Truck Drivers in Kabul Are Bribing Police to Evade Security Checkpoints

Published March 27th, 2018 - 08:44 GMT
A general view of Kabul city beneath Koh-e Asmai (AFP/File Photo)
A general view of Kabul city beneath Koh-e Asmai (AFP/File Photo)

Truck drivers are routinely breaching a major security cordon surrounding Kabul’s diplomatic quarter by bribing police and using back roads to dodge key checkpoints.

Some of Afghanistan’s most important buildings, including the presidential palace and the defense and foreign ministries, are situated in the so-called Green Zone, which is meant to shield officials from insurgent attacks. The U.S., British, Saudi and Turkish embassies are also located there.

But several drivers of small trucks said they can easily circumvent the metal barriers, CCTV cameras and armed guards protecting the area by paying off the police, creating the opportunity for a potentially catastrophic security breach and undermining a key component of the Afghan and American strategy to stabilize the city.

“Some trucks just pay bribes to the police to get inside the Green Zone without any identification cards or official permission,” Tela Mohammed Atmanzai, director of the Kabul-based Cargo Transport Union said.

“The bribes are only taken in some streets and main roads, not in all the connecting roads to the Green Zone,” he said.

“Most of the trucks go in after 9 p.m., but powerful men and drivers who pay money to the police can get in any time of the day.”
Insurgents have deployed car and truck bombs against military and civilian targets in Kabul’s diplomatic quarter to devastating effect in the past.

In May last year, a truck bomb near the Germany Embassy killed more than 150 people. No militant group accepted responsibility for the blast, but the Afghan intelligence service blamed the Haqqani Network, an affiliate of the Taliban.

On Jan. 27 this year, more than 100 people were killed and more than 200 wounded when a suicide bomber drove an ambulance filled with explosives into a busy shopping area in the Green Zone. The Taliban said it carried out the attack.

While central Kabul has long been home to security cordons, checkpoints and concrete blast walls, the Green Zone is a relatively new phenomenon.

Its creation was formally announced last summer in response to the bombing near the Germany Embassy.

It includes the areas of Wazir Akbar Khan, Shashdarak and Shahr-e-Naw, and is due to be expanded to cover around 1.86 square miles. An additional Blue Zone is being established to include outlying areas.



Until the Jan. 27 ambulance bombing, trucks were allowed into the Green Zone at any time if they had security permits issued by the government or an embassy.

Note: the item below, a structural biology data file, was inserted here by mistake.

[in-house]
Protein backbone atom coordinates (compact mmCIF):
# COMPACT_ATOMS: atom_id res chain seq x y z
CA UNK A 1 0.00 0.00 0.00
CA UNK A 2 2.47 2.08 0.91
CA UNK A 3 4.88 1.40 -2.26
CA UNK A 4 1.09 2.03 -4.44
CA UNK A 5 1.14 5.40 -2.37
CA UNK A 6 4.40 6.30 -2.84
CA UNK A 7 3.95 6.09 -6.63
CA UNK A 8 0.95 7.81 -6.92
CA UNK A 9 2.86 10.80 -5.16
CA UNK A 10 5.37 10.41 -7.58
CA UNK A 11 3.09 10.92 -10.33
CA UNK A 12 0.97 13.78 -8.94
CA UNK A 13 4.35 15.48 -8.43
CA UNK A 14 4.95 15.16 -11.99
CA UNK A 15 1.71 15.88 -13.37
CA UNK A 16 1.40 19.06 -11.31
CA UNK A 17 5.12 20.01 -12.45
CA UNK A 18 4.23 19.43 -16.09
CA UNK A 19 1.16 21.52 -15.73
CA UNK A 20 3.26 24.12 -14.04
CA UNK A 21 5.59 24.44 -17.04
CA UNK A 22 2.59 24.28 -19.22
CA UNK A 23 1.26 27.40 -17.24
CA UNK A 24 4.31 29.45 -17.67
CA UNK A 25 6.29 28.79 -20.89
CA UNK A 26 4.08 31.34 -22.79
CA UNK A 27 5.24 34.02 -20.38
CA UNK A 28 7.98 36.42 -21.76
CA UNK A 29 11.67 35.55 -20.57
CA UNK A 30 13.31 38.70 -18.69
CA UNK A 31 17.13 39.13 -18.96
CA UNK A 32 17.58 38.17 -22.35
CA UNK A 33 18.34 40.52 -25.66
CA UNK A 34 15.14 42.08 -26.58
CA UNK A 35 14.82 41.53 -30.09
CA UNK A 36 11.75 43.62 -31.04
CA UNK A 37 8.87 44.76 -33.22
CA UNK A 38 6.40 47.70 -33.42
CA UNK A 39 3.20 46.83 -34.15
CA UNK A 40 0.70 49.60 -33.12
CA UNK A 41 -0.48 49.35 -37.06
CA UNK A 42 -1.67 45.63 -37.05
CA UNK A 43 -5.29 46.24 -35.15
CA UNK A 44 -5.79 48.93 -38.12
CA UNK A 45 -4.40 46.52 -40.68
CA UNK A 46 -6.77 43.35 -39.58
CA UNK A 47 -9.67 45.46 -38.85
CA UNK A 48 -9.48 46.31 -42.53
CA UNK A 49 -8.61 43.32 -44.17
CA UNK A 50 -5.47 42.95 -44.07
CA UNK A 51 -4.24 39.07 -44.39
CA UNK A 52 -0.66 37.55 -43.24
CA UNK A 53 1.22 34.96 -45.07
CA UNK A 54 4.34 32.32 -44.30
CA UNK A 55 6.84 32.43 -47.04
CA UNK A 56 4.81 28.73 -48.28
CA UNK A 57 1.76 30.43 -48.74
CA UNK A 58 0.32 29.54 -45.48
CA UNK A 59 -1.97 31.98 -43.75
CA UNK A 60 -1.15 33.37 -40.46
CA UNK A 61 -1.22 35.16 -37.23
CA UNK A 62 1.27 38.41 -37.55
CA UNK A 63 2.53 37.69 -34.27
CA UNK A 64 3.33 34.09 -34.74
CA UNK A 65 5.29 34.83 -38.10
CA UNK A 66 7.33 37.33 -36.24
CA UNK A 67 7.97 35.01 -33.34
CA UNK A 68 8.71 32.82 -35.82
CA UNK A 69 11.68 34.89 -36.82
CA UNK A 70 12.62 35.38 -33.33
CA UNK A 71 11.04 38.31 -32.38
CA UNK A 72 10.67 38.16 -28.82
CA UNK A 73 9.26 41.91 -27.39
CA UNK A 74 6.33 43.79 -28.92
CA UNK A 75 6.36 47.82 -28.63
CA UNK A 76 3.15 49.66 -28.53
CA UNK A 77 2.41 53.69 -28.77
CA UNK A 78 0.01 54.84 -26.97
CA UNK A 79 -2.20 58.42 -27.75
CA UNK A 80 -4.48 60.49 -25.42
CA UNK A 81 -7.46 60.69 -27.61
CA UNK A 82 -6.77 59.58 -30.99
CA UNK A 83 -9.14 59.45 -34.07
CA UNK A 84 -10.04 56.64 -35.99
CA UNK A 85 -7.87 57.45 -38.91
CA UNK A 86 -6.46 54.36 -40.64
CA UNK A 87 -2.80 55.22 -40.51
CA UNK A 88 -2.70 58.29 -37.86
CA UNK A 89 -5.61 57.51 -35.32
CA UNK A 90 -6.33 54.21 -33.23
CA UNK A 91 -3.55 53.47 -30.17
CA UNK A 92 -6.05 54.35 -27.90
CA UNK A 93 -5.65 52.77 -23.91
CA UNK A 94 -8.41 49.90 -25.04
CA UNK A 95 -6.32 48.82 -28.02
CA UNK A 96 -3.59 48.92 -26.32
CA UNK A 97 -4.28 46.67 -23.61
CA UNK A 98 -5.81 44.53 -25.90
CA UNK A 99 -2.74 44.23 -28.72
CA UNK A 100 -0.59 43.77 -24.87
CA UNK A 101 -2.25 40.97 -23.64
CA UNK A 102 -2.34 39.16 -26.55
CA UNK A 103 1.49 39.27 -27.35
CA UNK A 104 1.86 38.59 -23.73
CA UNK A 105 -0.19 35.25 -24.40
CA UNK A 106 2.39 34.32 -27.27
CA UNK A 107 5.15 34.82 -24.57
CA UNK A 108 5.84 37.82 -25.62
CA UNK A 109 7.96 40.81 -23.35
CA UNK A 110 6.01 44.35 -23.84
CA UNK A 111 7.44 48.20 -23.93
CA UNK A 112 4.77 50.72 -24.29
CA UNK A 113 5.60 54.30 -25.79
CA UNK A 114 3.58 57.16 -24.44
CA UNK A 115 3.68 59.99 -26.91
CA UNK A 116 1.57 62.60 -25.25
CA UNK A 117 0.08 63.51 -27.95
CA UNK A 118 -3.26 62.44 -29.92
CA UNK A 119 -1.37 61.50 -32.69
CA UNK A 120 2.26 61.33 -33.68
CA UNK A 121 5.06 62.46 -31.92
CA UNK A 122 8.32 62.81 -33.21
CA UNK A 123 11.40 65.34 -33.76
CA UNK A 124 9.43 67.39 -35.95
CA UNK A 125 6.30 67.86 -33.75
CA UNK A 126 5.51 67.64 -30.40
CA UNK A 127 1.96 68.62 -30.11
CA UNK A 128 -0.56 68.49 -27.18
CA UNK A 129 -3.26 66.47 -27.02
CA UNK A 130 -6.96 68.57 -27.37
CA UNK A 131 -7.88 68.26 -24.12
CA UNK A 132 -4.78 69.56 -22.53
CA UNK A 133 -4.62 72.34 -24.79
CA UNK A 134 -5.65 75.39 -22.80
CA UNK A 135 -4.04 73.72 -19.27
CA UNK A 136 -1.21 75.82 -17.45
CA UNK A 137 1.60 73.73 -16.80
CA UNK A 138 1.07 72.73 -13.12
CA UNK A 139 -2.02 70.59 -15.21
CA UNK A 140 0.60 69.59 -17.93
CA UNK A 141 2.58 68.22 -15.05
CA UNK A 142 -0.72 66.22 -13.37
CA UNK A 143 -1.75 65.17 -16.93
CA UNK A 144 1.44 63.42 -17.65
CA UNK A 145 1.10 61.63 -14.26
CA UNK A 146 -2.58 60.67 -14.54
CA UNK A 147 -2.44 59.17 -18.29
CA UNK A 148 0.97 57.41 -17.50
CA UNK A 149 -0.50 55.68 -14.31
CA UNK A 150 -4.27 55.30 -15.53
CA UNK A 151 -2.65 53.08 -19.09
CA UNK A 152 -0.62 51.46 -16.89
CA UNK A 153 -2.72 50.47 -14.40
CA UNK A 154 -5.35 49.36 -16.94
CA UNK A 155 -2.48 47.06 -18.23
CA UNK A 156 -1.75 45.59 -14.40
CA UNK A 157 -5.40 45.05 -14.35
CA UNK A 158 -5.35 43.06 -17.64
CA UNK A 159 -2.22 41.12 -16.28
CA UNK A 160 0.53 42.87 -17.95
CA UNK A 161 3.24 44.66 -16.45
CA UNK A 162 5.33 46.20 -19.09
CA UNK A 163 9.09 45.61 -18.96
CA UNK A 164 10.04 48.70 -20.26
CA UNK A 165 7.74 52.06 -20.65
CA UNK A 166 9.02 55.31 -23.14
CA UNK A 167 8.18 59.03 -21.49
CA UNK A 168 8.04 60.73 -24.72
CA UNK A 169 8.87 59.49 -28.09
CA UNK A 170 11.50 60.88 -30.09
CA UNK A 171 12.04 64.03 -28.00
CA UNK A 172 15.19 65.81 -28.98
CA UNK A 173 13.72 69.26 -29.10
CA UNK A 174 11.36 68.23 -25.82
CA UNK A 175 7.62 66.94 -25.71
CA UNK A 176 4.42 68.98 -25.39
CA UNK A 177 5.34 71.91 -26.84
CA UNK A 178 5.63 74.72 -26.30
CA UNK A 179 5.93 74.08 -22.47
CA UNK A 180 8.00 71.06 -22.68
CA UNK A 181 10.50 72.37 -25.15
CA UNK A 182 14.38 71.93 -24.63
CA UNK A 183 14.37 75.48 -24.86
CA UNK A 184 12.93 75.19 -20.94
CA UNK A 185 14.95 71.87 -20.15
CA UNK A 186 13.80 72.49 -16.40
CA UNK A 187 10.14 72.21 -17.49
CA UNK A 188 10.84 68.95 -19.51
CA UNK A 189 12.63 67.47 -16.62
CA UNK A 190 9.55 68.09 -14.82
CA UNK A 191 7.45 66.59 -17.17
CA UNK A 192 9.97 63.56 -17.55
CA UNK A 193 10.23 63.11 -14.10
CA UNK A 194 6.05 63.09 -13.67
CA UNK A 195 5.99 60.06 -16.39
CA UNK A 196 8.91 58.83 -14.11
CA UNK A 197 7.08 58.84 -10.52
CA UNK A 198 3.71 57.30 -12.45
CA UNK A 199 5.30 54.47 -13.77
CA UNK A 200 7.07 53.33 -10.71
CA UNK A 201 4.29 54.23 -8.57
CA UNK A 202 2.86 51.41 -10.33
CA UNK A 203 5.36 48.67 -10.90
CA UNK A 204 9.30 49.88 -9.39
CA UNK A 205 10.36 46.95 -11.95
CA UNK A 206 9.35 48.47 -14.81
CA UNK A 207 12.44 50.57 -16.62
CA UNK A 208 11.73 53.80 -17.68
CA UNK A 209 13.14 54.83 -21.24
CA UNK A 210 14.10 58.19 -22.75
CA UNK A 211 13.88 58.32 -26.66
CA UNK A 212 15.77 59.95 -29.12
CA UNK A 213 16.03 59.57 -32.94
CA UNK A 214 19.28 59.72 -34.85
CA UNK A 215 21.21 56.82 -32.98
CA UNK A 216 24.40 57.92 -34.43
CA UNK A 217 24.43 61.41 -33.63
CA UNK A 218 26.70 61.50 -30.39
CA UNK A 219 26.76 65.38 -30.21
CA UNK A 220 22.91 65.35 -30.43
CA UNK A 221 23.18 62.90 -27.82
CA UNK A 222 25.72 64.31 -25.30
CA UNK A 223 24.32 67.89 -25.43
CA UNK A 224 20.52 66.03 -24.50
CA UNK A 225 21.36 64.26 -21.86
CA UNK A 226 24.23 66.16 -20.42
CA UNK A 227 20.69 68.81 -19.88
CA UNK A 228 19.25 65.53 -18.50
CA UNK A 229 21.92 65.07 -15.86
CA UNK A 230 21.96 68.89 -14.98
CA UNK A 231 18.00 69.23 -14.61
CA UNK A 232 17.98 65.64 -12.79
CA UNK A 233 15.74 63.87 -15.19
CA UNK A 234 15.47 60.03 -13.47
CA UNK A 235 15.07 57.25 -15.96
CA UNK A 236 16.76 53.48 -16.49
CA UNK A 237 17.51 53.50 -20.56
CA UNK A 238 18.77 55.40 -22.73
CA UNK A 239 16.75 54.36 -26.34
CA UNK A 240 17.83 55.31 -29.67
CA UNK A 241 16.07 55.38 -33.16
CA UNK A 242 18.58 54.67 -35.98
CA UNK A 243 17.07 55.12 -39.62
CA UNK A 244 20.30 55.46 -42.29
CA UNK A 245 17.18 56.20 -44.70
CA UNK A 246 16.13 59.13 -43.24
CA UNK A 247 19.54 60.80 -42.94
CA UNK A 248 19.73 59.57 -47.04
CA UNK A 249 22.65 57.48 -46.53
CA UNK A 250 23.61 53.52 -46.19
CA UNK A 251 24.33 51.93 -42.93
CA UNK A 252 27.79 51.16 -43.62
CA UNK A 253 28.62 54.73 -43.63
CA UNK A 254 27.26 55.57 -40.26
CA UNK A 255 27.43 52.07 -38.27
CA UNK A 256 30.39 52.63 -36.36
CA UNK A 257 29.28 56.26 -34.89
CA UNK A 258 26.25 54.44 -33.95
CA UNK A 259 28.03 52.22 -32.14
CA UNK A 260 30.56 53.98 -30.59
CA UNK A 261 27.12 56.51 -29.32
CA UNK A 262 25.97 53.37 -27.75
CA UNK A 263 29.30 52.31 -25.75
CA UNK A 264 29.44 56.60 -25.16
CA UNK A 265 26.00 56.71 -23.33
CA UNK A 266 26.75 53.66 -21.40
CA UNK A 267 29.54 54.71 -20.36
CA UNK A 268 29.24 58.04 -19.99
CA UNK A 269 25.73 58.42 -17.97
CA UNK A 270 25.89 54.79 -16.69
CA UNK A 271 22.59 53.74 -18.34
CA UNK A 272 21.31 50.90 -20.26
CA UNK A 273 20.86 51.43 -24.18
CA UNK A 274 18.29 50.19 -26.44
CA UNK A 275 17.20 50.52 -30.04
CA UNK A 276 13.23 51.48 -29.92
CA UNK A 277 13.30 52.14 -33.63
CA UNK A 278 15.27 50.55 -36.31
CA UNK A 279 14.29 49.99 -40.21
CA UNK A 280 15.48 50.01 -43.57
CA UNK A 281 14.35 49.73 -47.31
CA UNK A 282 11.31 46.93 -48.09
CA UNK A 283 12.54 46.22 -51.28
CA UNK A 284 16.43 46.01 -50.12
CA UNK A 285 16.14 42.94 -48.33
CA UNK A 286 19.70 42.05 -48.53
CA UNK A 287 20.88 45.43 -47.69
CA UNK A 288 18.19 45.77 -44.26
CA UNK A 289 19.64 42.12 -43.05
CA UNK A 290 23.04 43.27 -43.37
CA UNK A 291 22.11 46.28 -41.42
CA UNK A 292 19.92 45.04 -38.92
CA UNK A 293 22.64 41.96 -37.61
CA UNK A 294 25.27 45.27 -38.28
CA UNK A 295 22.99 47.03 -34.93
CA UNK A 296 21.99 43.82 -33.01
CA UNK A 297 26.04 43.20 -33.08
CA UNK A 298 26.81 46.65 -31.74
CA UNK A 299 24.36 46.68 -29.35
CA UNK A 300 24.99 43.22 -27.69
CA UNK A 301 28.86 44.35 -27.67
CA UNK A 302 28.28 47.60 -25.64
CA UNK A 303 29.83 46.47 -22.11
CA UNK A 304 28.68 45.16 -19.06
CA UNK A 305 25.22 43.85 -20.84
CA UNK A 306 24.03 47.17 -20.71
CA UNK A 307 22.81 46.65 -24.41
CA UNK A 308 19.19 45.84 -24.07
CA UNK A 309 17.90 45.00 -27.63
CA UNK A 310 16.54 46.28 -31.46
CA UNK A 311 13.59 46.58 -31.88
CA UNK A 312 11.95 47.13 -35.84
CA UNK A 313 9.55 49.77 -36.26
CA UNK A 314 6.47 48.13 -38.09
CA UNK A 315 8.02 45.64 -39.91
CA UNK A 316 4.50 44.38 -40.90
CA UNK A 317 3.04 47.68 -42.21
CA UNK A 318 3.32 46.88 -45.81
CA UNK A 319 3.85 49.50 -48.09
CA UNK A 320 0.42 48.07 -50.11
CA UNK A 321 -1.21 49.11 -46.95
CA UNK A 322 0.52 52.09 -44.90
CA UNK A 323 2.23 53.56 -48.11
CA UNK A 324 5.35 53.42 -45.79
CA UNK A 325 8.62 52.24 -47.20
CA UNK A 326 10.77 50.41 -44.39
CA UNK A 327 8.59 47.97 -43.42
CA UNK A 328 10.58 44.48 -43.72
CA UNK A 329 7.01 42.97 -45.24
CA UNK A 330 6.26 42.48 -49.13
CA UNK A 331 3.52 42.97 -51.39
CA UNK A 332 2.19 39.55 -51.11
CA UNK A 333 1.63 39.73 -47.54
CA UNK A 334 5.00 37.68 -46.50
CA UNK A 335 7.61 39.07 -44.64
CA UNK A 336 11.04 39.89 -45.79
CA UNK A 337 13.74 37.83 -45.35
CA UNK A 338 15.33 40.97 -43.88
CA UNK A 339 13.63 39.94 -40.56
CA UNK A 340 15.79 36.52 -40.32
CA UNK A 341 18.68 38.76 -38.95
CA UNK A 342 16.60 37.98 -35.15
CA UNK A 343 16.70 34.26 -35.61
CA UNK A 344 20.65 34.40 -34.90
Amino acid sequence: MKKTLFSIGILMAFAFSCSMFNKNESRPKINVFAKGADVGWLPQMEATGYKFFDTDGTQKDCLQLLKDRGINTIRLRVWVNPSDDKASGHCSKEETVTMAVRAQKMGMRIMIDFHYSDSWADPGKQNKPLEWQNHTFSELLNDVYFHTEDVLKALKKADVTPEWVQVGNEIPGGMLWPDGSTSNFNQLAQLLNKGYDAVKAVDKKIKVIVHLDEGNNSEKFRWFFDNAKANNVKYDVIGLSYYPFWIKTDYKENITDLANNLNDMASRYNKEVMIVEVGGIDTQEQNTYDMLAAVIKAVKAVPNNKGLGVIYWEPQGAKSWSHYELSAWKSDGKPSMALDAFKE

This has changed, and they are now only allowed to enter after 9 p.m. They are only meant to enter one way, through two tightly controlled checkpoints near the airport.

The first is manned by Afghan security forces with sniffer dogs. The second is manned by American troops, who x-ray the vehicles.
After passing through both checkpoints, the trucks are meant to be escorted to their destination by Afghan police.

These restrictions, together with low metal barriers over several roads, have made it impossible for large lorries to enter the Green Zone undetected.

But drivers of smaller trucks said many of their colleagues continue to find ways to dodge the checks so they can deliver their goods quicker.

One way they use passes the house of Afghan Vice President Abdul Rashid Dostum, who is currently suspended from his position over allegations that he had a political rival abducted and sexually assaulted. Police in the street there routinely accept bribes, one driver said.

“They just look to see what’s loaded in the truck, then if you pay them a little bit they allow you to pass,” Shir Mohammed Ahmadi, a truck driver from Panjshir province who delivers furniture to offices and houses in the Green Zone said.

Having bribed the same police several times, he now regards them as friends. “This is my business. We have to work like this to take bread back to our homes. If we don’t work like this, we can’t survive,” he said.

As well as using the route past Dostum’s house, Ahmadi drives down other back roads to sneak into the upscale neighborhood of Shirpur with his vehicle.

“There are two streets that aren’t blocked. There are just police standing there looking after them. The amount we bribe them depends on the materials we’re carrying,” he said.

After paying them $5-$15 in local currency, Ahmadi can then move through Wazir Akbar Khan, where the British and German embassies are located, without being stopped or questioned.

Kabul’s Green Zone has been likened to the heavily fortified quarter of Baghdad that bore the same name and came to symbolize the American occupation of Iraq.

But people are free to pass through most of Kabul’s Green Zone on foot, and civilian cars can travel down many of the roads with few of the restrictions placed on trucks.

Several schools and hospitals are located within the security cordon and, like in Baghdad, civilians still live within its limits.

Interior Ministry spokesman Najibullah Danish denied that police inside the Green Zone are accepting bribes from truck drivers.
“Right now the Green Zone is safe. All the threats it faced are being removed, just as they are in other parts of the city. We do not have any problems there now,” he said.


This article has been adapted from its original source.



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